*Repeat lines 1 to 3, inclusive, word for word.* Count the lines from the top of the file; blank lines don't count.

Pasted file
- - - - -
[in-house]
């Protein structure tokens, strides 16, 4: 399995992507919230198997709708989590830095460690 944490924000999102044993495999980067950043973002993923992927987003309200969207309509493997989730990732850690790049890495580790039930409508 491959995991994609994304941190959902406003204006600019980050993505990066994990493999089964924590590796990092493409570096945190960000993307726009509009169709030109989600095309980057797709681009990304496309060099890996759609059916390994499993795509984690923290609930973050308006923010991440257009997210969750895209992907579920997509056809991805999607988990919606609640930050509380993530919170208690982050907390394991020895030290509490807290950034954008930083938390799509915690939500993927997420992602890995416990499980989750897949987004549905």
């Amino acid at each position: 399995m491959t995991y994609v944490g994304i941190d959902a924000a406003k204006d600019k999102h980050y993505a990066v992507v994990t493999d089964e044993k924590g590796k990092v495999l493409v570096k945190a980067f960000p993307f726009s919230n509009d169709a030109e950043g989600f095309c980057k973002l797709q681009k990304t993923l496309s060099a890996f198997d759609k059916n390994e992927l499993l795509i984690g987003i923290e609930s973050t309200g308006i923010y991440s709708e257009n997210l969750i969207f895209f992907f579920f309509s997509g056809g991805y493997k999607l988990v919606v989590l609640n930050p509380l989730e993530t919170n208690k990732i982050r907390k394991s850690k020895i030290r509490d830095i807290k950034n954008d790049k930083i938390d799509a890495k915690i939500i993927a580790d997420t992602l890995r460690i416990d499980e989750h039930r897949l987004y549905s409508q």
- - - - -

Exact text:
[in-house]
């Protein structure tokens, strides 16, 4: 399995992507919230198997709708989590830095460690 944490924000999102044993495999980067950043973002993923992927987003309200969207309509493997989730990732850690790049890495580790039930409508 491959995991994609994304941190959902406003204006600019980050993505990066994990493999089964924590590796990092493409570096945190960000993307726009509009169709030109989600095309980057797709681009990304496309060099890996759609059916390994499993795509984690923290609930973050308006923010991440257009997210969750895209992907579920997509056809991805999607988990919606609640930050509380993530919170208690982050907390394991020895030290509490807290950034954008930083938390799509915690939500993927997420992602890995416990499980989750897949987004549905």
């Amino acid at each position: 399995m491959t995991y994609v944490g994304i941190d959902a924000a406003k204006d600019k999102h980050y993505a990066v992507v994990t493999d089964e044993k924590g590796k990092v495999l493409v570096k945190a980067f960000p993307f726009s919230n509009d169709a030109e950043g989600f095309c980057k973002l797709q681009k990304t993923l496309s060099a890996f198997d759609k059916n390994e992927l499993l795509i984690g987003i923290e609930s973050t309200g308006i923010y991440s709708e257009n997210l969750i969207f895209f992907f579920f309509s997509g056809g991805y493997k999607l988990v919606v989590l609640n930050p509380l989730e993530t919170n208690k990732i982050r907390k394991s850690k020895i030290r509490d830095i807290k950034n954008d790049k930083i938390d799509a890495k915690i939500i993927a580790d997420t992602l890995r460690i416990d499980e989750h039930r897949l987004y549905s409508q």